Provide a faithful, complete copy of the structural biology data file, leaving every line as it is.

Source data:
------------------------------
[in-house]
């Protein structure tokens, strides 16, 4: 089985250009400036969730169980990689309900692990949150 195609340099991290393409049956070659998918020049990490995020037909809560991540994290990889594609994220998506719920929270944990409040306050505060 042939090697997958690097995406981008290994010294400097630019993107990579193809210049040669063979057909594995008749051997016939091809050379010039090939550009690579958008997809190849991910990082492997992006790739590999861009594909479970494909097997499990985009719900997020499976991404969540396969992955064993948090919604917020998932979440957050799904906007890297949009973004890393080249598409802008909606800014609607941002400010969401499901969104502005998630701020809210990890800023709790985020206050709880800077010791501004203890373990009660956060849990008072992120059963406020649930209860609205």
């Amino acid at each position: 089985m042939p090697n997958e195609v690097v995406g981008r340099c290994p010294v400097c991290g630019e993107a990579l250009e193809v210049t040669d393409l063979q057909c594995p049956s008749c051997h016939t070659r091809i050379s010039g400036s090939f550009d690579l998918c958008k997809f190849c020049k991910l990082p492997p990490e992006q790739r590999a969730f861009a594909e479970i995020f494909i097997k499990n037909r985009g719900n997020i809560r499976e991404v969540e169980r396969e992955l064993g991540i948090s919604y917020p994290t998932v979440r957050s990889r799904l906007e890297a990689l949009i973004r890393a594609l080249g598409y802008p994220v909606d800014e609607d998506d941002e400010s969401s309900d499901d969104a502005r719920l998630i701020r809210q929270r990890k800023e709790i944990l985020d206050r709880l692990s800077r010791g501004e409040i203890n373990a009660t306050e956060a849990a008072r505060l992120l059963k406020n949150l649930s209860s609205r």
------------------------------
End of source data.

[in-house]
């Protein structure tokens, strides 16, 4: 089985250009400036969730169980990689309900692990949150 195609340099991290393409049956070659998918020049990490995020037909809560991540994290990889594609994220998506719920929270944990409040306050505060 042939090697997958690097995406981008290994010294400097630019993107990579193809210049040669063979057909594995008749051997016939091809050379010039090939550009690579958008997809190849991910990082492997992006790739590999861009594909479970494909097997499990985009719900997020499976991404969540396969992955064993948090919604917020998932979440957050799904906007890297949009973004890393080249598409802008909606800014609607941002400010969401499901969104502005998630701020809210990890800023709790985020206050709880800077010791501004203890373990009660956060849990008072992120059963406020649930209860609205």
């Amino acid at each position: 089985m042939p090697n997958e195609v690097v995406g981008r340099c290994p010294v400097c991290g630019e993107a990579l250009e193809v210049t040669d393409l063979q057909c594995p049956s008749c051997h016939t070659r091809i050379s010039g400036s090939f550009d690579l998918c958008k997809f190849c020049k991910l990082p492997p990490e992006q790739r590999a969730f861009a594909e479970i995020f494909i097997k499990n037909r985009g719900n997020i809560r499976e991404v969540e169980r396969e992955l064993g991540i948090s919604y917020p994290t998932v979440r957050s990889r799904l906007e890297a990689l949009i973004r890393a594609l080249g598409y802008p994220v909606d800014e609607d998506d941002e400010s969401s309900d499901d969104a502005r719920l998630i701020r809210q929270r990890k800023e709790i944990l985020d206050r709880l692990s800077r010791g501004e409040i203890n373990a009660t306050e956060a849990a008072r505060l992120l059963k406020n949150l649930s209860s609205r």